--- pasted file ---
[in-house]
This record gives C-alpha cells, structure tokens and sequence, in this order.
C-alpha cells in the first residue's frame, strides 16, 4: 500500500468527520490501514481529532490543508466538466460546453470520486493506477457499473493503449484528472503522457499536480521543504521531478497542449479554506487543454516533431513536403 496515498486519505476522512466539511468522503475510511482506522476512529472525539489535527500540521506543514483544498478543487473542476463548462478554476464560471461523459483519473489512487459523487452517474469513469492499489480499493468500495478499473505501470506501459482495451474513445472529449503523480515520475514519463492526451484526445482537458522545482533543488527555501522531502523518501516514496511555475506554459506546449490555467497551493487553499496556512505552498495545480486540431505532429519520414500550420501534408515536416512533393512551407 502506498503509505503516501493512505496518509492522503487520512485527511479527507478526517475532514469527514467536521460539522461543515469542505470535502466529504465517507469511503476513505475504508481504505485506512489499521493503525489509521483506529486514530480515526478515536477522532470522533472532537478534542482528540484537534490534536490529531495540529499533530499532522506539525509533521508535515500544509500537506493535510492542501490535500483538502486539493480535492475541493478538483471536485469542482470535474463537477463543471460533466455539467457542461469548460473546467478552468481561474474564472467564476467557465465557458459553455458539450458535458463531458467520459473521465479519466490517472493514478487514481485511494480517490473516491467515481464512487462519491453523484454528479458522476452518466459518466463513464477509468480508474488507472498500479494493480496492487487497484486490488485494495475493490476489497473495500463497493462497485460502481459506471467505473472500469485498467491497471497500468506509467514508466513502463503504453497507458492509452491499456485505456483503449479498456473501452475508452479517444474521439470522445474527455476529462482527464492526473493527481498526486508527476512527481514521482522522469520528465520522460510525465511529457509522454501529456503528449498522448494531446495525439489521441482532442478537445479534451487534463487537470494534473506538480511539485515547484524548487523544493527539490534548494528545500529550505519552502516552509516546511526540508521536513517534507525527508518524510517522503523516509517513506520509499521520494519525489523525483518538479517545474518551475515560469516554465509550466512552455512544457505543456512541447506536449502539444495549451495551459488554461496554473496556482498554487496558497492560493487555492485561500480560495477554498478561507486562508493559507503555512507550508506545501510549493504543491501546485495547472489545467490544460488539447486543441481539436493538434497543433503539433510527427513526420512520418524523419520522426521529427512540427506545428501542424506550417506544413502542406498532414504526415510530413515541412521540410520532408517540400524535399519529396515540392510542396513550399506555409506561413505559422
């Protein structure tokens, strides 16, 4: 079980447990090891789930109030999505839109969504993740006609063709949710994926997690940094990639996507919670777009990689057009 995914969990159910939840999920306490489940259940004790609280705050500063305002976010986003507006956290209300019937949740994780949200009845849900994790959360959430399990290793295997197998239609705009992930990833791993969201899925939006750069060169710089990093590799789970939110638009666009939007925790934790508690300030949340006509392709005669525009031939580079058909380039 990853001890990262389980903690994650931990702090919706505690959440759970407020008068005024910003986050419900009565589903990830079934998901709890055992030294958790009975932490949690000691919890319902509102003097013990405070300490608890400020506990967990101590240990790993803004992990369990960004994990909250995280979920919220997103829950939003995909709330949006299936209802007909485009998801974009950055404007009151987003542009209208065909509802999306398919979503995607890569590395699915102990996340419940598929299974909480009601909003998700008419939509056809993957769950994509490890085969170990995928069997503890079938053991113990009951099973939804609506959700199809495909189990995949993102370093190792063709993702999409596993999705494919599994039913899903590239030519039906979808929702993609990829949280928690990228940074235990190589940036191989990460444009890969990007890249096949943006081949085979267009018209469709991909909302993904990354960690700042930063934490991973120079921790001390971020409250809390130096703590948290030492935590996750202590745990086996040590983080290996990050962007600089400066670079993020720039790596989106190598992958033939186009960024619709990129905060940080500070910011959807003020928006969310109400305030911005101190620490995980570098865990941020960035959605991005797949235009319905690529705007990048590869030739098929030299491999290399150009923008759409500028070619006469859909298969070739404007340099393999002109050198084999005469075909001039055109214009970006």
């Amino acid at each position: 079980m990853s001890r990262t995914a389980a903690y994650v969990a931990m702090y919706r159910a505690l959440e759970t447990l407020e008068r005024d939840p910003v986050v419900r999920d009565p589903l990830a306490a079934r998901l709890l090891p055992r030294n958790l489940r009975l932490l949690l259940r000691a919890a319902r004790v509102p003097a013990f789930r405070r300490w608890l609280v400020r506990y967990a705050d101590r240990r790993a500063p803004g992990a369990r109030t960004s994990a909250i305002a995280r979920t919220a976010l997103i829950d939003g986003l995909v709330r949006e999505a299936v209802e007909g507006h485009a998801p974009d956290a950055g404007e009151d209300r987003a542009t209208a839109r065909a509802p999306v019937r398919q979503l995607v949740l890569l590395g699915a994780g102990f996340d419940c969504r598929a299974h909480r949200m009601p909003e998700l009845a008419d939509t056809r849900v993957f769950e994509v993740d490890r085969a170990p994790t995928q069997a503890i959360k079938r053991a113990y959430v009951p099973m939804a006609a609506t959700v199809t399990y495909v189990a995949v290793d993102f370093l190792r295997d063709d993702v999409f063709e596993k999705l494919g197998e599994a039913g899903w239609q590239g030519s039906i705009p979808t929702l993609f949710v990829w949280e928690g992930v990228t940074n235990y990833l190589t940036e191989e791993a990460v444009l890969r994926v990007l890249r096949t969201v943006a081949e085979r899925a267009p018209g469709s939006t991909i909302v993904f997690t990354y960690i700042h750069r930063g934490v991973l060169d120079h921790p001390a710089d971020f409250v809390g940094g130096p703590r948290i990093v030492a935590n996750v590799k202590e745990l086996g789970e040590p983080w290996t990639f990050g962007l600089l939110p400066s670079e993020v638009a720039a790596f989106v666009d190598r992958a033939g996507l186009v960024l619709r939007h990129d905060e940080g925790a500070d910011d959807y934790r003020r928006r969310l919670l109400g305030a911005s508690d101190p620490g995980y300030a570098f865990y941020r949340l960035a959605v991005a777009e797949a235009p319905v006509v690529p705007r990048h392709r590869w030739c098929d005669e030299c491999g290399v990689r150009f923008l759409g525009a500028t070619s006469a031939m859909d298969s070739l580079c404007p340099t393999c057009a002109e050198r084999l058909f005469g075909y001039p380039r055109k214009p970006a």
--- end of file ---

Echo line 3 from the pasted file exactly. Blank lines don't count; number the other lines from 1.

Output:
C-alpha cells in the first residue's frame, strides 16, 4: 500500500468527520490501514481529532490543508466538466460546453470520486493506477457499473493503449484528472503522457499536480521543504521531478497542449479554506487543454516533431513536403 496515498486519505476522512466539511468522503475510511482506522476512529472525539489535527500540521506543514483544498478543487473542476463548462478554476464560471461523459483519473489512487459523487452517474469513469492499489480499493468500495478499473505501470506501459482495451474513445472529449503523480515520475514519463492526451484526445482537458522545482533543488527555501522531502523518501516514496511555475506554459506546449490555467497551493487553499496556512505552498495545480486540431505532429519520414500550420501534408515536416512533393512551407 502506498503509505503516501493512505496518509492522503487520512485527511479527507478526517475532514469527514467536521460539522461543515469542505470535502466529504465517507469511503476513505475504508481504505485506512489499521493503525489509521483506529486514530480515526478515536477522532470522533472532537478534542482528540484537534490534536490529531495540529499533530499532522506539525509533521508535515500544509500537506493535510492542501490535500483538502486539493480535492475541493478538483471536485469542482470535474463537477463543471460533466455539467457542461469548460473546467478552468481561474474564472467564476467557465465557458459553455458539450458535458463531458467520459473521465479519466490517472493514478487514481485511494480517490473516491467515481464512487462519491453523484454528479458522476452518466459518466463513464477509468480508474488507472498500479494493480496492487487497484486490488485494495475493490476489497473495500463497493462497485460502481459506471467505473472500469485498467491497471497500468506509467514508466513502463503504453497507458492509452491499456485505456483503449479498456473501452475508452479517444474521439470522445474527455476529462482527464492526473493527481498526486508527476512527481514521482522522469520528465520522460510525465511529457509522454501529456503528449498522448494531446495525439489521441482532442478537445479534451487534463487537470494534473506538480511539485515547484524548487523544493527539490534548494528545500529550505519552502516552509516546511526540508521536513517534507525527508518524510517522503523516509517513506520509499521520494519525489523525483518538479517545474518551475515560469516554465509550466512552455512544457505543456512541447506536449502539444495549451495551459488554461496554473496556482498554487496558497492560493487555492485561500480560495477554498478561507486562508493559507503555512507550508506545501510549493504543491501546485495547472489545467490544460488539447486543441481539436493538434497543433503539433510527427513526420512520418524523419520522426521529427512540427506545428501542424506550417506544413502542406498532414504526415510530413515541412521540410520532408517540400524535399519529396515540392510542396513550399506555409506561413505559422